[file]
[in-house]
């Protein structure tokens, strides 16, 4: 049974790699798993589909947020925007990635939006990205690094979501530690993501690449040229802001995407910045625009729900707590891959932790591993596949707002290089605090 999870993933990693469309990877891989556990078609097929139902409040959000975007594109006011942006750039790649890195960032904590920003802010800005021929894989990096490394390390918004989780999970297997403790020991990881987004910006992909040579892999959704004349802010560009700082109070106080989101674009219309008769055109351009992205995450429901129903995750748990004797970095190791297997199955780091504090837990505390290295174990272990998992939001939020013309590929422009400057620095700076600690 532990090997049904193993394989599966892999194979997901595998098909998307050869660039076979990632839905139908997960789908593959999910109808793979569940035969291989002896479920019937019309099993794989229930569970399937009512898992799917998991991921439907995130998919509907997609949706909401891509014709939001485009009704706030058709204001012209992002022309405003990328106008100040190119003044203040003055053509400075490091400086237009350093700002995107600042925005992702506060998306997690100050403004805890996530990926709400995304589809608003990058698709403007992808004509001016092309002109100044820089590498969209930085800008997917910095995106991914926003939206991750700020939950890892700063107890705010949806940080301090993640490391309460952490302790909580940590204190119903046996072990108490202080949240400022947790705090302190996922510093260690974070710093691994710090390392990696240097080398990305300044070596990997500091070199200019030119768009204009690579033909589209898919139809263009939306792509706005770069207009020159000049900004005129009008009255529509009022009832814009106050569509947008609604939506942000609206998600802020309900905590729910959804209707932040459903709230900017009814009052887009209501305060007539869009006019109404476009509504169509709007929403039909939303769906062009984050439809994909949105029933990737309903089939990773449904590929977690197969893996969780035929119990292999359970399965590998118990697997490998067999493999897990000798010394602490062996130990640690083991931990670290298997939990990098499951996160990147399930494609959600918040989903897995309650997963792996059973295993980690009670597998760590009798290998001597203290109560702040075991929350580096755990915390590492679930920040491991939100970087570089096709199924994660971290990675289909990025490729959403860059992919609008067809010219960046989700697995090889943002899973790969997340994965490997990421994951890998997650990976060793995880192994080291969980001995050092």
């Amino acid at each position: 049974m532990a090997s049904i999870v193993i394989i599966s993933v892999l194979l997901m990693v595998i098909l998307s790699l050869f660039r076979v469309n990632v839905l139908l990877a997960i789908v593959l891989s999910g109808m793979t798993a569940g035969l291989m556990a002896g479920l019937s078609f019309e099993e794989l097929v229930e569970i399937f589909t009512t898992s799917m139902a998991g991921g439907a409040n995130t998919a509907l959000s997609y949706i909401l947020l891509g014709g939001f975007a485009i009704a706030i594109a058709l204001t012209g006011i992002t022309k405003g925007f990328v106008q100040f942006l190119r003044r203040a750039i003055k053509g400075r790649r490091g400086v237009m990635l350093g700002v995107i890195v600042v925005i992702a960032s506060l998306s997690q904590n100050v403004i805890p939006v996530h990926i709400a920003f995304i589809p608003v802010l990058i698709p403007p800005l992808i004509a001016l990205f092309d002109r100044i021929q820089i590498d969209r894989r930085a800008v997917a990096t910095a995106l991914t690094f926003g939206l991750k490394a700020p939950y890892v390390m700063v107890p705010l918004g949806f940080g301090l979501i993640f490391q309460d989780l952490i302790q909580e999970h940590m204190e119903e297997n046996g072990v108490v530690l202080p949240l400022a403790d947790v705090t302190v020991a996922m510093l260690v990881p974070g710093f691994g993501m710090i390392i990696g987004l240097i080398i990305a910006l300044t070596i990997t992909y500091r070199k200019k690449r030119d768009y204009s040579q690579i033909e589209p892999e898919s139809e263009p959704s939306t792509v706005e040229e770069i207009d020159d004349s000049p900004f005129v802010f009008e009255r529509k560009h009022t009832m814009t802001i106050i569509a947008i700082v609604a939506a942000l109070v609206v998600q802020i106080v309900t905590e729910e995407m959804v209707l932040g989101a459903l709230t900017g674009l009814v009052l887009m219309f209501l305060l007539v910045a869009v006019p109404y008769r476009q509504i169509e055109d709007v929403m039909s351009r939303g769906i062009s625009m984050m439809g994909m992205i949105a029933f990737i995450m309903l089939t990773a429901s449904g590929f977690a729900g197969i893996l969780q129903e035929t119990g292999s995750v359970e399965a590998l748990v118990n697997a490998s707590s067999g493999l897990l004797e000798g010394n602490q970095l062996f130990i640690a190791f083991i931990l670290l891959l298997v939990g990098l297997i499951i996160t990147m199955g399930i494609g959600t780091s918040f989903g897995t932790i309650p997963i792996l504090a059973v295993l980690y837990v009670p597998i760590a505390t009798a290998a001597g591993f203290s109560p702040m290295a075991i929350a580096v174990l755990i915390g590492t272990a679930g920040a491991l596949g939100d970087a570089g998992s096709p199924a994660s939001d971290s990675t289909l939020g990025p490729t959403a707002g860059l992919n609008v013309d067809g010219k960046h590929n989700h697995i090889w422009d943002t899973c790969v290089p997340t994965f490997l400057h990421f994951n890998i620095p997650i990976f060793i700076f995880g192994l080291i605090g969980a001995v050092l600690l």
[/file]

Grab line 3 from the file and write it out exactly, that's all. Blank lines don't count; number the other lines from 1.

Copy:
């Amino acid at each position: 049974m532990a090997s049904i999870v193993i394989i599966s993933v892999l194979l997901m990693v595998i098909l998307s790699l050869f660039r076979v469309n990632v839905l139908l990877a997960i789908v593959l891989s999910g109808m793979t798993a569940g035969l291989m556990a002896g479920l019937s078609f019309e099993e794989l097929v229930e569970i399937f589909t009512t898992s799917m139902a998991g991921g439907a409040n995130t998919a509907l959000s997609y949706i909401l947020l891509g014709g939001f975007a485009i009704a706030i594109a058709l204001t012209g006011i992002t022309k405003g925007f990328v106008q100040f942006l190119r003044r203040a750039i003055k053509g400075r790649r490091g400086v237009m990635l350093g700002v995107i890195v600042v925005i992702a960032s506060l998306s997690q904590n100050v403004i805890p939006v996530h990926i709400a920003f995304i589809p608003v802010l990058i698709p403007p800005l992808i004509a001016l990205f092309d002109r100044i021929q820089i590498d969209r894989r930085a800008v997917a990096t910095a995106l991914t690094f926003g939206l991750k490394a700020p939950y890892v390390m700063v107890p705010l918004g949806f940080g301090l979501i993640f490391q309460d989780l952490i302790q909580e999970h940590m204190e119903e297997n046996g072990v108490v530690l202080p949240l400022a403790d947790v705090t302190v020991a996922m510093l260690v990881p974070g710093f691994g993501m710090i390392i990696g987004l240097i080398i990305a910006l300044t070596i990997t992909y500091r070199k200019k690449r030119d768009y204009s040579q690579i033909e589209p892999e898919s139809e263009p959704s939306t792509v706005e040229e770069i207009d020159d004349s000049p900004f005129v802010f009008e009255r529509k560009h009022t009832m814009t802001i106050i569509a947008i700082v609604a939506a942000l109070v609206v998600q802020i106080v309900t905590e729910e995407m959804v209707l932040g989101a459903l709230t900017g674009l009814v009052l887009m219309f209501l305060l007539v910045a869009v006019p109404y008769r476009q509504i169509e055109d709007v929403m039909s351009r939303g769906i062009s625009m984050m439809g994909m992205i949105a029933f990737i995450m309903l089939t990773a429901s449904g590929f977690a729900g197969i893996l969780q129903e035929t119990g292999s995750v359970e399965a590998l748990v118990n697997a490998s707590s067999g493999l897990l004797e000798g010394n602490q970095l062996f130990i640690a190791f083991i931990l670290l891959l298997v939990g990098l297997i499951i996160t990147m199955g399930i494609g959600t780091s918040f989903g897995t932790i309650p997963i792996l504090a059973v295993l980690y837990v009670p597998i760590a505390t009798a290998a001597g591993f203290s109560p702040m290295a075991i929350a580096v174990l755990i915390g590492t272990a679930g920040a491991l596949g939100d970087a570089g998992s096709p199924a994660s939001d971290s990675t289909l939020g990025p490729t959403a707002g860059l992919n609008v013309d067809g010219k960046h590929n989700h697995i090889w422009d943002t899973c790969v290089p997340t994965f490997l400057h990421f994951n890998i620095p997650i990976f060793i700076f995880g192994l080291i605090g969980a001995v050092l600690l």